With that in place, we'll get to the final chapter--the doing of it. It sorta seems anti-climactic now--I think this backstory may end up being more interesting!

Rorschach Pt.3: Decisions

In illustration, one is taught repeatedly that when image-making and truth collide--unless you are doing historical illustration or proposing nonsense--image-making wins. What this means is that facts are disposable and should be disposed of to create a better image. As you look around most fantasy art, you can see that this dictum has been broadly embraced. I agree with it in many situations, actually. In investigating the Genovese crime scene, I was struck by the number of sheer differences I was unprepared for. The architecture, the lighting situation, that I could not have Rorschach standing across the street with the building in the more distant background, since there was no street to speak of behind the building--just a few feet of weeds, a fence, and then train tracks. I returned from my trip excited but also with this dilemma: which side of the law written above was I going to come down on?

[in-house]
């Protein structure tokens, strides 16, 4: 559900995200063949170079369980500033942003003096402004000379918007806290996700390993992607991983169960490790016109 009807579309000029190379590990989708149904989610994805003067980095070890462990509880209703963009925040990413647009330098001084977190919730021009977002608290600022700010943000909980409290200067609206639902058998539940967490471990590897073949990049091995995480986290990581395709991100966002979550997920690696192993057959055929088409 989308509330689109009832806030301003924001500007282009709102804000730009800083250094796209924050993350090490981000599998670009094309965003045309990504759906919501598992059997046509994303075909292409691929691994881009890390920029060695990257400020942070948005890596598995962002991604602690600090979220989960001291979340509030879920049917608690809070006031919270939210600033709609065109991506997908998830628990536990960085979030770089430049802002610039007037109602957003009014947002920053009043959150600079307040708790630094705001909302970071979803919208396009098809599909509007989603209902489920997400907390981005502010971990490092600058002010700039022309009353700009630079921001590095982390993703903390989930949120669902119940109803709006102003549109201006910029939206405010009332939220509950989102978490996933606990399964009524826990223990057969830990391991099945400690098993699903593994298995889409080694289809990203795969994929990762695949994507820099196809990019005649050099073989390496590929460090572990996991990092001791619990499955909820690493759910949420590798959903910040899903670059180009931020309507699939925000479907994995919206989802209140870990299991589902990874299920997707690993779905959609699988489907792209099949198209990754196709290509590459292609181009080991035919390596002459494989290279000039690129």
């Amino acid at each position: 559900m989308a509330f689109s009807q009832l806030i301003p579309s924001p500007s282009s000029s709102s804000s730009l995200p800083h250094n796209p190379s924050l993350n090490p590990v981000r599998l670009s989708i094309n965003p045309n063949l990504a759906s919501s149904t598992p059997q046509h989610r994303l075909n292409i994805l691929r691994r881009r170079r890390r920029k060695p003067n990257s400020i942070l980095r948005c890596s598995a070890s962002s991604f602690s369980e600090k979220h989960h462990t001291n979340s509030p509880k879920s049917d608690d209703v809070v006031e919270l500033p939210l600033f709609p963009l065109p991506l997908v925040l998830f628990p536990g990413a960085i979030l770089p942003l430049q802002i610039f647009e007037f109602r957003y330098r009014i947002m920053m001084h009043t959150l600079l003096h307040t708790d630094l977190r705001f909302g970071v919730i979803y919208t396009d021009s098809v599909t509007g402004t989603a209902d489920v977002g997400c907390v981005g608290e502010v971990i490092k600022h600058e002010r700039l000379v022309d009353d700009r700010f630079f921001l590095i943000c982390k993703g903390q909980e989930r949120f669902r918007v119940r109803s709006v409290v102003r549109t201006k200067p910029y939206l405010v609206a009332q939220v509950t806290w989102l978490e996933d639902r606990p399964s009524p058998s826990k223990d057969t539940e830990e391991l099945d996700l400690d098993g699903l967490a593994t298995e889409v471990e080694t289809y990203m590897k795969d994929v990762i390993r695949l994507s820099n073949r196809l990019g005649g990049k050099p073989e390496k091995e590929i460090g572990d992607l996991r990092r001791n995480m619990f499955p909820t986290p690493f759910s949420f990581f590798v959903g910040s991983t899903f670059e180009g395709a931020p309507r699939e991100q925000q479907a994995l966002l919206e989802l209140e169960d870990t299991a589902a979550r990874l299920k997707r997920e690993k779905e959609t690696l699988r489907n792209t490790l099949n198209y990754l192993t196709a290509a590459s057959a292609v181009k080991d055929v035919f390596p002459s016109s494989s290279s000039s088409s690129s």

"Flight of the Bats" 11x17" oil on paper over board Sold My unpublished Batman image, adored by dozens!

"Flight of the Bats" 11x17" oil on paper over board
Sold
My unpublished Batman image, adored by dozens!

Consider the purpose: this was to be an uncommissioned, comics-related piece intended to eventually make its way into a portfolio with other images, which at this point only include a Batman from 2 years ago. At this rate, I'll never finish. Until then, I am doing them unpaid, for me. But, I'm also hoping to use them to perhaps eventually get work in the comics industry--not even necessarily with DC, though the first two have been DC characters. In fact, what I know of DC tells me that I actually have very little chance with them at this point in time. So what do I do--do I delve into a much darker and quieter scene than I intended, and remain true to the backstory, even though the only people who will know my intentions are visitors to this blog, those I relate it to in person, and Genovese case buffs? Or do I chuck the truth, create what might be a cooler picture, unconstrained by the facts of the matter, and just focus on the eventual portfolio-goal?